Wendy Woolfson

The Unbearable Certainty of the Uncertain

I’ve never been in this place before where the uncertainty is so certain. Where I know I will not know anything for weeks and yet I can be certain I’ll be in some level of pain for that whole time.

I am in a holding place of pain where my head feels like it’s in a vice half the time and the other half like my face is on fire, and then the intolerable moments when it’s all happening at once. The nerves are quite literally on edge and there is nowhere else for me to go except the medicine cabinet for the kind of hardcore drugs that usually I would have to score off someone on the street. Thankfully, the drugs work.

My mood is dipping low this week as I have a post op nosebleed and oedema in the lower half of my body, both of which only decide to show up at the weekend when I can’t phone anyone to find out what’s going on. Dr. google has to suffice and I need to do my best to stay away from the obvious scary articles and stick to the descriptions of pain med side effects and trust to common sense that it’s all quite normal, even though it feels awful. My mood dips ever lower as the end is not even in sight. The end is in fact a complete unknown factor that may come later rather than sooner as so far, the NHS has not been rushing to push through preliminary investigations, with my urgent ENT appointment having taken six months to fulfil.

In the meantime, I’ve stuck my head in the sand and completely ignored the reality of what has so obviously been growing inside my head for the last eighteen months. A tumour, which I believe is filled with all of my childhood and adult trauma, of which there has been much. I saw the image of it on the MRI scan. It hung there like a strange fruit, the harbinger of doom hanging from the nerve that separates the cavity of my skull from my brain, a white line neatly surrounding it, like someone just drew it there for fun, as though a child had outlined it in a wobbly line of white crayon. It looked so neat and tidy in its white balloon bubble but I know, I know it holds all my secrets, and all my pain. I thought I’d got away with it, no serious diagnosis for me, just three and a half years of trauma therapy and then boom, I drop the mic and walk away. I’m all done and life is sweet.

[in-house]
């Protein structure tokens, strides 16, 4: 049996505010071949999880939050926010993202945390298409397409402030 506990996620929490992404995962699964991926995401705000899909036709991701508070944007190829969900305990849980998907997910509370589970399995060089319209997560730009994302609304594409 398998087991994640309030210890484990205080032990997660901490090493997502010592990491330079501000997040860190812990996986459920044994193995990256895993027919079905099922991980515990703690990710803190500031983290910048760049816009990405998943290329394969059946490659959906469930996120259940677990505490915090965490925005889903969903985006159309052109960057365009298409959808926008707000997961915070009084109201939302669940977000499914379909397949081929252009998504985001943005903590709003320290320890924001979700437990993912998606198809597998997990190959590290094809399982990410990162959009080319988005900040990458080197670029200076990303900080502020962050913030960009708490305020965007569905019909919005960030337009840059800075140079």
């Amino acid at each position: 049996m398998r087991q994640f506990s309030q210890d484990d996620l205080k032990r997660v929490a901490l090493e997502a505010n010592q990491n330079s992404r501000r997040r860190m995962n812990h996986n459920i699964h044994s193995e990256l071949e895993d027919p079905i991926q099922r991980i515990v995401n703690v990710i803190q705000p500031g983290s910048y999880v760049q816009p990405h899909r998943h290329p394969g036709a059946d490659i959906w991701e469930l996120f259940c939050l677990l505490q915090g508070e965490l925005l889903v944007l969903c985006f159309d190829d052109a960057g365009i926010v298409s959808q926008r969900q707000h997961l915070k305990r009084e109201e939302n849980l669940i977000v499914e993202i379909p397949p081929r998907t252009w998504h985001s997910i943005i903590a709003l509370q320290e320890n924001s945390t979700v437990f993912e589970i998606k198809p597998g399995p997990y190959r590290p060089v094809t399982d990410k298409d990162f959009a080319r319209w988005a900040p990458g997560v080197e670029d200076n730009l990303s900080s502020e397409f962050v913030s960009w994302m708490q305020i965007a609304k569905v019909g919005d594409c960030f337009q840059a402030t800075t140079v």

Life really has been sweet the last few years. I finally reached a point in my life where I’m happy and we have a rhythm and routine and for the most part, it’s all good, and then this happens. It’s messed up man. Yet, at the same time, I know exactly why this has happened, because actually, everything wasn’t all good. I had been ignoring my dreams, again. I did that once before twenty years ago, and the same thing happened, the universe launched an offensive and turned my whole world upside down to get my attention, so I’d have to look at it.

So that’s what I’m doing, I’m looking at it, I’m re-evaluating my life.

For now, I will take each day as it comes and embrace the uncertainty that this challenge brings. I’ve been in dark places before and I’ve learnt how to cope. In recent years I’ve met good people and I’ve learnt how to ask for help, and that will get me through, that and everything my life has taught me up until this very moment.

I am certain I will recover.